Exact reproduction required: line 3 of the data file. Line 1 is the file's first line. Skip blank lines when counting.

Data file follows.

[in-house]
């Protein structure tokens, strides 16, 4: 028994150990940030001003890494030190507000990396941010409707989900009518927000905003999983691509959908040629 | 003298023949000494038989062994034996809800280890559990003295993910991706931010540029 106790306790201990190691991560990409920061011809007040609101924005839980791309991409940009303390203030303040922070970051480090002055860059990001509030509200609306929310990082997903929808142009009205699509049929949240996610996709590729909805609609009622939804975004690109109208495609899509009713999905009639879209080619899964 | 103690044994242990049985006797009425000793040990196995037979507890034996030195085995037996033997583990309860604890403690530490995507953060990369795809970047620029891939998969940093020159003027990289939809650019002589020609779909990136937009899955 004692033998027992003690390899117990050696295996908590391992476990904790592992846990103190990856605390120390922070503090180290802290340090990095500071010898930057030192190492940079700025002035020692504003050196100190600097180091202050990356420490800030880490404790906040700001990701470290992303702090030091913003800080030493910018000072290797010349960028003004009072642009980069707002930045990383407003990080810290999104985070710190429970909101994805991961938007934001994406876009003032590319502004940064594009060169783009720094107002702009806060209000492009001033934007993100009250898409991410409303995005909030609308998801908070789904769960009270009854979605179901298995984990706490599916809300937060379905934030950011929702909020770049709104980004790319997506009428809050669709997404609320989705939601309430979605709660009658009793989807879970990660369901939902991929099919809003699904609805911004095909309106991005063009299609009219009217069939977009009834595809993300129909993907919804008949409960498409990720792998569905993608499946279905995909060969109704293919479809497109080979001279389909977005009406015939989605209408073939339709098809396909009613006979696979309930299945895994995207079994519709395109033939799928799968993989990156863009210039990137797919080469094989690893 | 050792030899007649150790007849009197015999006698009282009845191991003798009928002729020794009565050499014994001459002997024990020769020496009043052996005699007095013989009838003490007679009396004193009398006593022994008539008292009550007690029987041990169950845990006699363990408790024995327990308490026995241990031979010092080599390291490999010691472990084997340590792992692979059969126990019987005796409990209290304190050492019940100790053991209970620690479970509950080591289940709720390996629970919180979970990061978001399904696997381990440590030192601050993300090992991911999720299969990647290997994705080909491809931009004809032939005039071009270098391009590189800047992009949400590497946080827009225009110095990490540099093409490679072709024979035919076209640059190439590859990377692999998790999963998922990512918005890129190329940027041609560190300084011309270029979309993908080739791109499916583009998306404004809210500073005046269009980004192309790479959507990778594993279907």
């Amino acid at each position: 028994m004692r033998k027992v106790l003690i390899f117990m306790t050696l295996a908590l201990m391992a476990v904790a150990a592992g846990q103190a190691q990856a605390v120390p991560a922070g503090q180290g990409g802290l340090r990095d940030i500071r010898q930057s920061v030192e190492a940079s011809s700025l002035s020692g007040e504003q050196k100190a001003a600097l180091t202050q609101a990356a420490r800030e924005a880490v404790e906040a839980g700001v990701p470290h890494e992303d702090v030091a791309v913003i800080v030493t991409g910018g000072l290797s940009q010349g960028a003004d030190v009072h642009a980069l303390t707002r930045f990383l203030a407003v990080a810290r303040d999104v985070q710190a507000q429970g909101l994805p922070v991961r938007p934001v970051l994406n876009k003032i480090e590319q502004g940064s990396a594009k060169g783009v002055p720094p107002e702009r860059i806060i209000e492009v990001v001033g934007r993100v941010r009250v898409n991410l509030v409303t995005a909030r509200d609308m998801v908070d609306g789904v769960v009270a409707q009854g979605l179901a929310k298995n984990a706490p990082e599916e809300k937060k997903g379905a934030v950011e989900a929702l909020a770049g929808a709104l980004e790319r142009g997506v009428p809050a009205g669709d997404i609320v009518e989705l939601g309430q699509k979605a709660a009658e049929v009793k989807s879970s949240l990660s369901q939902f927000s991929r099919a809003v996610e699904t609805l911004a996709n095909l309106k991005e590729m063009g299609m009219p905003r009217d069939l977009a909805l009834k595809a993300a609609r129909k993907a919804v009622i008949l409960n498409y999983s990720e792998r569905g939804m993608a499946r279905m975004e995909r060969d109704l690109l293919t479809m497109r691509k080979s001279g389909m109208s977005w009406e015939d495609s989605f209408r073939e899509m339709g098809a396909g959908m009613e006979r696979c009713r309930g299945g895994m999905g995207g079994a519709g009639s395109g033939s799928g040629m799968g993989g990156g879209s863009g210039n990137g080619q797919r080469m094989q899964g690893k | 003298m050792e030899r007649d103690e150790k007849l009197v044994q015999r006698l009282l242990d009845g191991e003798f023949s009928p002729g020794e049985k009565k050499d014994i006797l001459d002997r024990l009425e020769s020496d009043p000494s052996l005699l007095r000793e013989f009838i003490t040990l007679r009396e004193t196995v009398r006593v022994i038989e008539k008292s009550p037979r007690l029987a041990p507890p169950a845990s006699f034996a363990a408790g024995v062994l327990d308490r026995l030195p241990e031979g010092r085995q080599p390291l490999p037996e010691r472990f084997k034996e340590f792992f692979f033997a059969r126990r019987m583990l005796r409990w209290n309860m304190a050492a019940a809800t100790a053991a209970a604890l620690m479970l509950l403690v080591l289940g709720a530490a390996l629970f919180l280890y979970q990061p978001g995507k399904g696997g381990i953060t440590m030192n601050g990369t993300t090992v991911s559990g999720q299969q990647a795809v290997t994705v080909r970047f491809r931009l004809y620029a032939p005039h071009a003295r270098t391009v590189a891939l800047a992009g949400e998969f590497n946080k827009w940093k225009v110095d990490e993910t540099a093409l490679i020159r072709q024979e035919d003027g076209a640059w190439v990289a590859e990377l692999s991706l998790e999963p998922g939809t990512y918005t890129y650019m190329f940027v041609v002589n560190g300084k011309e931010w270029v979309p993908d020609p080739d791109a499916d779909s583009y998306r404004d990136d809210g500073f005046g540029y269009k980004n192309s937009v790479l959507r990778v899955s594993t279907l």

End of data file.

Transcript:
């Amino acid at each position: 028994m004692r033998k027992v106790l003690i390899f117990m306790t050696l295996a908590l201990m391992a476990v904790a150990a592992g846990q103190a190691q990856a605390v120390p991560a922070g503090q180290g990409g802290l340090r990095d940030i500071r010898q930057s920061v030192e190492a940079s011809s700025l002035s020692g007040e504003q050196k100190a001003a600097l180091t202050q609101a990356a420490r800030e924005a880490v404790e906040a839980g700001v990701p470290h890494e992303d702090v030091a791309v913003i800080v030493t991409g910018g000072l290797s940009q010349g960028a003004d030190v009072h642009a980069l303390t707002r930045f990383l203030a407003v990080a810290r303040d999104v985070q710190a507000q429970g909101l994805p922070v991961r938007p934001v970051l994406n876009k003032i480090e590319q502004g940064s990396a594009k060169g783009v002055p720094p107002e702009r860059i806060i209000e492009v990001v001033g934007r993100v941010r009250v898409n991410l509030v409303t995005a909030r509200d609308m998801v908070d609306g789904v769960v009270a409707q009854g979605l179901a929310k298995n984990a706490p990082e599916e809300k937060k997903g379905a934030v950011e989900a929702l909020a770049g929808a709104l980004e790319r142009g997506v009428p809050a009205g669709d997404i609320v009518e989705l939601g309430q699509k979605a709660a009658e049929v009793k989807s879970s949240l990660s369901q939902f927000s991929r099919a809003v996610e699904t609805l911004a996709n095909l309106k991005e590729m063009g299609m009219p905003r009217d069939l977009a909805l009834k595809a993300a609609r129909k993907a919804v009622i008949l409960n498409y999983s990720e792998r569905g939804m993608a499946r279905m975004e995909r060969d109704l690109l293919t479809m497109r691509k080979s001279g389909m109208s977005w009406e015939d495609s989605f209408r073939e899509m339709g098809a396909g959908m009613e006979r696979c009713r309930g299945g895994m999905g995207g079994a519709g009639s395109g033939s799928g040629m799968g993989g990156g879209s863009g210039n990137g080619q797919r080469m094989q899964g690893k | 003298m050792e030899r007649d103690e150790k007849l009197v044994q015999r006698l009282l242990d009845g191991e003798f023949s009928p002729g020794e049985k009565k050499d014994i006797l001459d002997r024990l009425e020769s020496d009043p000494s052996l005699l007095r000793e013989f009838i003490t040990l007679r009396e004193t196995v009398r006593v022994i038989e008539k008292s009550p037979r007690l029987a041990p507890p169950a845990s006699f034996a363990a408790g024995v062994l327990d308490r026995l030195p241990e031979g010092r085995q080599p390291l490999p037996e010691r472990f084997k034996e340590f792992f692979f033997a059969r126990r019987m583990l005796r409990w209290n309860m304190a050492a019940a809800t100790a053991a209970a604890l620690m479970l509950l403690v080591l289940g709720a530490a390996l629970f919180l280890y979970q990061p978001g995507k399904g696997g381990i953060t440590m030192n601050g990369t993300t090992v991911s559990g999720q299969q990647a795809v290997t994705v080909r970047f491809r931009l004809y620029a032939p005039h071009a003295r270098t391009v590189a891939l800047a992009g949400e998969f590497n946080k827009w940093k225009v110095d990490e993910t540099a093409l490679i020159r072709q024979e035919d003027g076209a640059w190439v990289a590859e990377l692999s991706l998790e999963p998922g939809t990512y918005t890129y650019m190329f940027v041609v002589n560190g300084k011309e931010w270029v979309p993908d020609p080739d791109a499916d779909s583009y998306r404004d990136d809210g500073f005046g540029y269009k980004n192309s937009v790479l959507r990778v899955s594993t279907l």